Many of your college classes will require you to write argumentative papers, which also require you to have a clear, concise thesis statement. A good paper has that; a weak one lacks it. Here are a few things that you can do to make sure that you’re providing a great thesis statement that the rest of your paper can follow.

What is a thesis statement?

Part of doing something well is being able to understand what it is in the first place. A thesis statement is a sentence or two at the beginning of your paper that basically tells exactly what you’re arguing for. It contains the very focus of what your paper is going to be. Because of this, it’s good to just get straight to the point, and you want to write something that can be debatable so that you can argue for one side.

Developments of a strong thesis

A thesis should contain a few different things to make it strong. First of all, your argument should be narrow. This means that it should be focused and not a broad statement. Instead of saying, “the government is spending money in a bad way,” you should say, “the government should spend 25% more of its budget on education developments, services, and programs.” By having a narrow thesis statement, you’re giving the reader (which in most cases will be your professors who are skilled in knowing whether or not a thesis is strong or not) a chance to see exactly what you’re arguing for.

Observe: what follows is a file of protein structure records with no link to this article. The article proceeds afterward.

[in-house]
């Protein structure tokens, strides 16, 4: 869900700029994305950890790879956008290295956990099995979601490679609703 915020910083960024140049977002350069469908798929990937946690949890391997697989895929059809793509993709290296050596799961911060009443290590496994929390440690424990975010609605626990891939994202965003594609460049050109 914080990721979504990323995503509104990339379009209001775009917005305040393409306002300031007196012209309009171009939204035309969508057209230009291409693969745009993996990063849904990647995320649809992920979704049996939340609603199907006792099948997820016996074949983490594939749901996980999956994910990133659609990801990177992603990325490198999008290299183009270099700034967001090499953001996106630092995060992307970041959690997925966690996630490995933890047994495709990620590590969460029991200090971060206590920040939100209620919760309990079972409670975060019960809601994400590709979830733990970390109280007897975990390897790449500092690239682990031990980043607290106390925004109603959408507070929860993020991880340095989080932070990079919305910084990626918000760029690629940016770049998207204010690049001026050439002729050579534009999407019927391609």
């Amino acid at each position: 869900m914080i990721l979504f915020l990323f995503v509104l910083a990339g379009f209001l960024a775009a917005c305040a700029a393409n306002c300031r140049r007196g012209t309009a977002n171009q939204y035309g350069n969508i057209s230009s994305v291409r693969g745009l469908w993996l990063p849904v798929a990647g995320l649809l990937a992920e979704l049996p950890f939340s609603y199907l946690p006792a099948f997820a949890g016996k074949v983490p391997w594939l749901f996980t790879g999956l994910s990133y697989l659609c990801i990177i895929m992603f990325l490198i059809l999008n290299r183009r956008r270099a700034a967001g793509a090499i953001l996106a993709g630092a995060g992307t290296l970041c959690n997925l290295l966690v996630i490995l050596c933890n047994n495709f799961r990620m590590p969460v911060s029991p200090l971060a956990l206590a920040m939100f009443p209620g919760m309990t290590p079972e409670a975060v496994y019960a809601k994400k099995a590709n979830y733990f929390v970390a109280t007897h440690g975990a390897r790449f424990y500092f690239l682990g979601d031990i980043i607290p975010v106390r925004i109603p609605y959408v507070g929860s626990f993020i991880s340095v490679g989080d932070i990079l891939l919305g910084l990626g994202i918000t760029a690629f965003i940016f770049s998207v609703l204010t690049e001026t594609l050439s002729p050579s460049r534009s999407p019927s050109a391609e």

The reason why it’s so important to have a great thesis statement is because it really sets up the rest of your paper. It gives you something to refer back to if you ever get confused about what you’re arguing for, and it allows you to cultivate your paper according to how you think your topic should grow.

Key ideas for strong thesis statements

- You should be taking a stand with what you’re saying, on a topic that has more than one side. Being specific on a topic that has many different options to argue for is ideal.

- You should also have a thesis statement that makes your readers want to discuss your argument. This gives you more of a chance to make a well-rounded argument.

- Pick one topic, not multiple topics. This plays into specificity; picking more than one topic will make it harder for you to develop a coherent, precise argument.

- Know your topic. It’s not going to do you any good if you’re writing the paper, let alone the thesis statement, off of the top of your head. Do your research and know what you’re talking about beforehand. You don’t want to make an argument on a topic that doesn’t even make sense, or one that you can’t back up with real evidence.

These are just a few things that you can do to help you develop a strong thesis statement for your papers. Many people struggle with these kinds of statement for multiple reasons, but by following these tips, you should be able to create something great.

What else would you add to make a great thesis statement?